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Come on out - It's safe now

 
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  #22  
Old 08-05-2005, 11:36 PM
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Re: Come on out - It\'s safe now

LWolken,

When you have bullets of relatively equal bullet weight to compare that is a good idea at least for the individual to test bullets head to head.

In the case of the heavy wildcat Bullets, there is nothing out there that will match up of equal or similiar weights. Example:

156 gr ULD RBBT .257"
169.5 gr ULD RBBT .277"
200 gr ULD RBBT .284"
350 gr ULD RBBT .338"

Still you can take two different bullet weights, zero them at the same range, say 500 yards and measure mid range tajectory and say an 800 yard drop and be able to figure out which bullet is most ballistically efficent.

We have actually been doing this all along as well but again some feel this offers nothing of value in comapring one bullet to another.

Personally, I think you only have to test for yourself and whatever system you use that allows you to develope accurate predictable drop charts is the system you should use.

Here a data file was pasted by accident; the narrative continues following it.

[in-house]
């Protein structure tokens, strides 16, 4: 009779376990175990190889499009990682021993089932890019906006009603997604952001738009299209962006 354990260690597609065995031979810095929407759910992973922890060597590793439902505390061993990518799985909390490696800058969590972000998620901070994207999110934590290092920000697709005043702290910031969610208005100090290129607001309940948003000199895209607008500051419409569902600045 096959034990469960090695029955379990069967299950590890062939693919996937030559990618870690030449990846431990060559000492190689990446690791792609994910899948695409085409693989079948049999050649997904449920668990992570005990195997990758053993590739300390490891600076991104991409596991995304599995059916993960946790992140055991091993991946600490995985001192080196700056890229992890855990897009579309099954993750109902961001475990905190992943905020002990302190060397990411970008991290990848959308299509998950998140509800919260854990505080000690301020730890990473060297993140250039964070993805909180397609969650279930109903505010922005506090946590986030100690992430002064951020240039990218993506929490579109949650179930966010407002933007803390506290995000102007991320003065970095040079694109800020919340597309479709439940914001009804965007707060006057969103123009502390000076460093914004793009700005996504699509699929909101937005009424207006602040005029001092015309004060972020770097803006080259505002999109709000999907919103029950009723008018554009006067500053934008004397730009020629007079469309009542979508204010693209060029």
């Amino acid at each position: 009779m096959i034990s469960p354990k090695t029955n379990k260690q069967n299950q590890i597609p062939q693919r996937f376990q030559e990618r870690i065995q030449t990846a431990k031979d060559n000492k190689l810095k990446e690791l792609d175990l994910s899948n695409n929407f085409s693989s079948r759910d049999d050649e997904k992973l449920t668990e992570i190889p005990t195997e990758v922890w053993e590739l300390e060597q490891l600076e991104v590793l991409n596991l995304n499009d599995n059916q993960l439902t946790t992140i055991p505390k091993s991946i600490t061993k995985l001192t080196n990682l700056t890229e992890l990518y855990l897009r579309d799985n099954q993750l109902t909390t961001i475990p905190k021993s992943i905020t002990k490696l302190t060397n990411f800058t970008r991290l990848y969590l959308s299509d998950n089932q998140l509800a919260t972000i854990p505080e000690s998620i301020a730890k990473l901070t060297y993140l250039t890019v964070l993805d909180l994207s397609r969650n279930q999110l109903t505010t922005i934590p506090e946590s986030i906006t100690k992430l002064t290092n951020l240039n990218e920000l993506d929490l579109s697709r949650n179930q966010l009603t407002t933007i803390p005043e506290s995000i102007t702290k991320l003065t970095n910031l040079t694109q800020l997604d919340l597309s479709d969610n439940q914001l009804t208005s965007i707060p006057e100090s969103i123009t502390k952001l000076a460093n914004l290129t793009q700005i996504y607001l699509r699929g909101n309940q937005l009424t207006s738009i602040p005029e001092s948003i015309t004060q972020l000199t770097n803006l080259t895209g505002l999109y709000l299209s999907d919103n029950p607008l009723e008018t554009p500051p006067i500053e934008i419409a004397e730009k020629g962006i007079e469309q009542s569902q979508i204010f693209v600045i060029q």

Good SHooting!!

Kirby Allen(50)
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  #23  
Old 08-06-2005, 08:35 AM
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Re: Come on out - It\'s safe now

[ QUOTE ]
What qaulifying information are we after and what can be a consensus on how to go about getting B.C. figures that all can understand and agree upon?

Are we talking about having 2 chronographs?

Are there any programs out there that can convert to sea level from the conditions of where we(tester) are at at the time of testing?

[/ QUOTE ]

The information needed depends on what is missing.
If the observation is drop or clicks/MOA of compensation, then example qualifiers would be scope height(exact), MV, Atmos data, Scope type("/100yds, 1/8moa, etc), base angle, zero, shot angle, wind compensation, bearing, lattitude.

Many of these are eliminated with 2 chronographs. So this would be the preferred/more accurate method provided you aren't introducing even more error. Cheap chronos, narrow screen spacing, #of shots in avg, etc, would need to be taken into account if all is based on this data alone.

Then with software, trial & error to get a local match and again from hypothetical SL Std BCs. This would need to be derived and validated with more than one program because they all have strength and weakness in different areas.

This is why some of the best bullet makers don't advertise BC. They don't know, and don't have the resources or motivation to find out. Their bullets sell based on other attributes.